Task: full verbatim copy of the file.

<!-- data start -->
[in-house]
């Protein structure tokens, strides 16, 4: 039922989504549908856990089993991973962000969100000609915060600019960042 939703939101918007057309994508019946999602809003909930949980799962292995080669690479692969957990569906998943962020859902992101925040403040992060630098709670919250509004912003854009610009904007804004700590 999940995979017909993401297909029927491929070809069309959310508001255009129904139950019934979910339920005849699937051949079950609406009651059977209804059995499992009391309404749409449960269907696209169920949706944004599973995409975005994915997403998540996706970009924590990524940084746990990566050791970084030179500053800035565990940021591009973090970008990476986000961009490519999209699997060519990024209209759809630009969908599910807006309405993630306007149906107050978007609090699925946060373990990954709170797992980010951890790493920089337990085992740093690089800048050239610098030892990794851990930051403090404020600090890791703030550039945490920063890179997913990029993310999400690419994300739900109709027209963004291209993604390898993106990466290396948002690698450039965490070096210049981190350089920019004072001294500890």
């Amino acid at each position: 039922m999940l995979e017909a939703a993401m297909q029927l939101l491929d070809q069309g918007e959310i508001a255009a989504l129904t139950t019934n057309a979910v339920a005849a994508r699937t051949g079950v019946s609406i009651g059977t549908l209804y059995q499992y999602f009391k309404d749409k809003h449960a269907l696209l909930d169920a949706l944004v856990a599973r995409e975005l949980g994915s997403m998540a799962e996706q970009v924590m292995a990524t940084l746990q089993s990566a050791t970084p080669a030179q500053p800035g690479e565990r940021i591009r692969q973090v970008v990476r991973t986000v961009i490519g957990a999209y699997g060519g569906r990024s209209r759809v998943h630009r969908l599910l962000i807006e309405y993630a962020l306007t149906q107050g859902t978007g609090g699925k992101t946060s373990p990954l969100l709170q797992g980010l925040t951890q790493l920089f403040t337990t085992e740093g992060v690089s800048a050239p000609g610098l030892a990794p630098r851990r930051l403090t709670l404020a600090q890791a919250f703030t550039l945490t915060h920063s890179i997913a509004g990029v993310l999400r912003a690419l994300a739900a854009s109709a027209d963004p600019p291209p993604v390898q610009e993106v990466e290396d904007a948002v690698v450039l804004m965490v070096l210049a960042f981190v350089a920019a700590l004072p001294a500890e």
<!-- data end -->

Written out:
[in-house]
């Protein structure tokens, strides 16, 4: 039922989504549908856990089993991973962000969100000609915060600019960042 939703939101918007057309994508019946999602809003909930949980799962292995080669690479692969957990569906998943962020859902992101925040403040992060630098709670919250509004912003854009610009904007804004700590 999940995979017909993401297909029927491929070809069309959310508001255009129904139950019934979910339920005849699937051949079950609406009651059977209804059995499992009391309404749409449960269907696209169920949706944004599973995409975005994915997403998540996706970009924590990524940084746990990566050791970084030179500053800035565990940021591009973090970008990476986000961009490519999209699997060519990024209209759809630009969908599910807006309405993630306007149906107050978007609090699925946060373990990954709170797992980010951890790493920089337990085992740093690089800048050239610098030892990794851990930051403090404020600090890791703030550039945490920063890179997913990029993310999400690419994300739900109709027209963004291209993604390898993106990466290396948002690698450039965490070096210049981190350089920019004072001294500890």
């Amino acid at each position: 039922m999940l995979e017909a939703a993401m297909q029927l939101l491929d070809q069309g918007e959310i508001a255009a989504l129904t139950t019934n057309a979910v339920a005849a994508r699937t051949g079950v019946s609406i009651g059977t549908l209804y059995q499992y999602f009391k309404d749409k809003h449960a269907l696209l909930d169920a949706l944004v856990a599973r995409e975005l949980g994915s997403m998540a799962e996706q970009v924590m292995a990524t940084l746990q089993s990566a050791t970084p080669a030179q500053p800035g690479e565990r940021i591009r692969q973090v970008v990476r991973t986000v961009i490519g957990a999209y699997g060519g569906r990024s209209r759809v998943h630009r969908l599910l962000i807006e309405y993630a962020l306007t149906q107050g859902t978007g609090g699925k992101t946060s373990p990954l969100l709170q797992g980010l925040t951890q790493l920089f403040t337990t085992e740093g992060v690089s800048a050239p000609g610098l030892a990794p630098r851990r930051l403090t709670l404020a600090q890791a919250f703030t550039l945490t915060h920063s890179i997913a509004g990029v993310l999400r912003a690419l994300a739900a854009s109709a027209d963004p600019p291209p993604v390898q610009e993106v990466e290396d904007a948002v690698v450039l804004m965490v070096l210049a960042f981190v350089a920019a700590l004072p001294a500890e």